This Nigerian English proverb shows that in the Nigerian culture, a woman’s beauty is valueless in the sight of men who would seek her hand in marriage if she is devoid of good character. The same is applicable to men since being handsome and affluent cannot gain them any respect if they lack good character.

“A man being short does not make him a boy” (Nigerian English)

This alludes to the pivotal role played by men in not only Nigeria but African society. They are being venerated as family and community heads, community peace makers and so on.

Conclusively, the adoption of English language in the Nigerian speech community has led to the emergence of a new variety with all its features distinctive from the British English. The phenomenon of indigenization has culminated in the infiltration of some elements of users’ native languages into the English variety spoken therein in order that it is well equipped to carry the burden of conveying the culture and traditions of the new users. There are other features of Nigerian English discourse which could be found in the course of reading through Nigerian English literature.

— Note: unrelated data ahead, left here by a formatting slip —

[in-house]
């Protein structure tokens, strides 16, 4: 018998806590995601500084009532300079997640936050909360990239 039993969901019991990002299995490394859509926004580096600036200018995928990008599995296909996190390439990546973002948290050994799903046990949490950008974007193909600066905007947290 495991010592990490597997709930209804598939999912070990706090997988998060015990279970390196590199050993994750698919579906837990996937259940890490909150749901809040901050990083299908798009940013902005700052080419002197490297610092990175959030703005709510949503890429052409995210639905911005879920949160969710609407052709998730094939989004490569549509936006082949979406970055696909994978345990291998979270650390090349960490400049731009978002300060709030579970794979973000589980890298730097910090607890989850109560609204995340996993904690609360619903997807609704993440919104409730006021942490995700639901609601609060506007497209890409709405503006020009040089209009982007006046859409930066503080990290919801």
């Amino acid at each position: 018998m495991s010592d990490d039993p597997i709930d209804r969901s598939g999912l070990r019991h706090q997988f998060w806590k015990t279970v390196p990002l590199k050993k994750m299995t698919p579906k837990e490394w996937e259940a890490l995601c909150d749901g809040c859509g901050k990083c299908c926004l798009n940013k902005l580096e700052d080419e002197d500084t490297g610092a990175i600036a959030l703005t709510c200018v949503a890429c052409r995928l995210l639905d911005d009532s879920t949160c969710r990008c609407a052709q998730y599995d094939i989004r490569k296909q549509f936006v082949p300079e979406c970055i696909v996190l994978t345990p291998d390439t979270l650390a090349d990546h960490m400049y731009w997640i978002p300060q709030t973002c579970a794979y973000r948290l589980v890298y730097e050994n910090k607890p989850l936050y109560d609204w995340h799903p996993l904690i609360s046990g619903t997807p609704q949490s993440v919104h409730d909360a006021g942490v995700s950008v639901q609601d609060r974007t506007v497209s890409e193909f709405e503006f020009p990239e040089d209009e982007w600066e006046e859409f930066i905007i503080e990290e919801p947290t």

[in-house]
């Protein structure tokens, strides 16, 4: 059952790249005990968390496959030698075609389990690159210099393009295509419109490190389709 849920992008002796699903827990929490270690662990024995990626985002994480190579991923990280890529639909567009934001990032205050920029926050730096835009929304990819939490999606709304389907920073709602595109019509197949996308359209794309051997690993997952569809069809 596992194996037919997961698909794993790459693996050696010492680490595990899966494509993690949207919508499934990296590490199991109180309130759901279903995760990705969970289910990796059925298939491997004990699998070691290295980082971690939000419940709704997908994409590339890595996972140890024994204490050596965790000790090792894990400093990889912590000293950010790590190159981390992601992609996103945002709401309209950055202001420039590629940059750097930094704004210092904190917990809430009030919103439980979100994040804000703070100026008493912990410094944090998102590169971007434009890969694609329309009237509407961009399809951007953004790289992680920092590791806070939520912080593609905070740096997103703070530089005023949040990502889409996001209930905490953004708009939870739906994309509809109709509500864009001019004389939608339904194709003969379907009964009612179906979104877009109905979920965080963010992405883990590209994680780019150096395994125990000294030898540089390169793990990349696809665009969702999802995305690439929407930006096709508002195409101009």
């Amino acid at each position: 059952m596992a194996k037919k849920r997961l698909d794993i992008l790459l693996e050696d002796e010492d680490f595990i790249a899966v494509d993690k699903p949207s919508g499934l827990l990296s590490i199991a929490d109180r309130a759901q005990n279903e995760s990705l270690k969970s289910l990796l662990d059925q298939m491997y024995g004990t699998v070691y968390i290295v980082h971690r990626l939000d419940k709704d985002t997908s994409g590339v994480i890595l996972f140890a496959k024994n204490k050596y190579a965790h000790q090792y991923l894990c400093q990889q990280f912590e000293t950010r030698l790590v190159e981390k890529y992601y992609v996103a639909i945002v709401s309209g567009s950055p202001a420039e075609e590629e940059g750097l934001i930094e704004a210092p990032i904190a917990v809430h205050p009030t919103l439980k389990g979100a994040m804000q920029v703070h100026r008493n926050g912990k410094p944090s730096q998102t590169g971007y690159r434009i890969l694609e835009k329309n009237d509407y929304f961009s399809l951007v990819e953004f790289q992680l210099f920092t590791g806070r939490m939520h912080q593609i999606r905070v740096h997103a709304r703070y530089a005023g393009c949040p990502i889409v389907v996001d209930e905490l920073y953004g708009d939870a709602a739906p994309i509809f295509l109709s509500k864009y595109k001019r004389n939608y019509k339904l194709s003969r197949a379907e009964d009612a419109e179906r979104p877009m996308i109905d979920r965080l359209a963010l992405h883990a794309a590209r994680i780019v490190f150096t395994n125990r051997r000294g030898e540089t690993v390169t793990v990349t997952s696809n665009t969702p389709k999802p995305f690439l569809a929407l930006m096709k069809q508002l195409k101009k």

AJatau, N. (no date). Code-Switching and Mixing among Hausa/ English bilinguals: A linguistic and socio- psychological survey, English Unit, Languages Department, School Of Arts and Languages, College Of Preliminary Studies Yelwa- Yauri.

Ekpe, M.B. (2010). The English Language in Nigeria, National Open University of Nigeria.

Gumperz, John (1982) Discourse Strategies. New York: Cambridge University Press.

Henry, F. and Tator, C. (2002). Discourses of Domination: Racial Bias in the Canadian English-Language Press. University of Toronto.

Kaan, A.T., Amase, E.L. and Tsavmbu, A.A. (2013). Nigerian English: Identifying Semantic Features as Variety Markers, Journal of Humanities and Social Science, 16(5), 65-69.

Ngozi, U.E. (2014). Code Switching in Igbo-English Bilingual Conversations, British Journal of English Linguistics, 2(3), 1-6.

Ogu, J. (1992). A Historical Survey of English and the Nigerian Situation. Lagos: Krafts Books ltd.

Shin, S. (2010). The Functions of Code-Switching in a Korean Sunday School, Heritage Language Journal, 7(1), 91-116.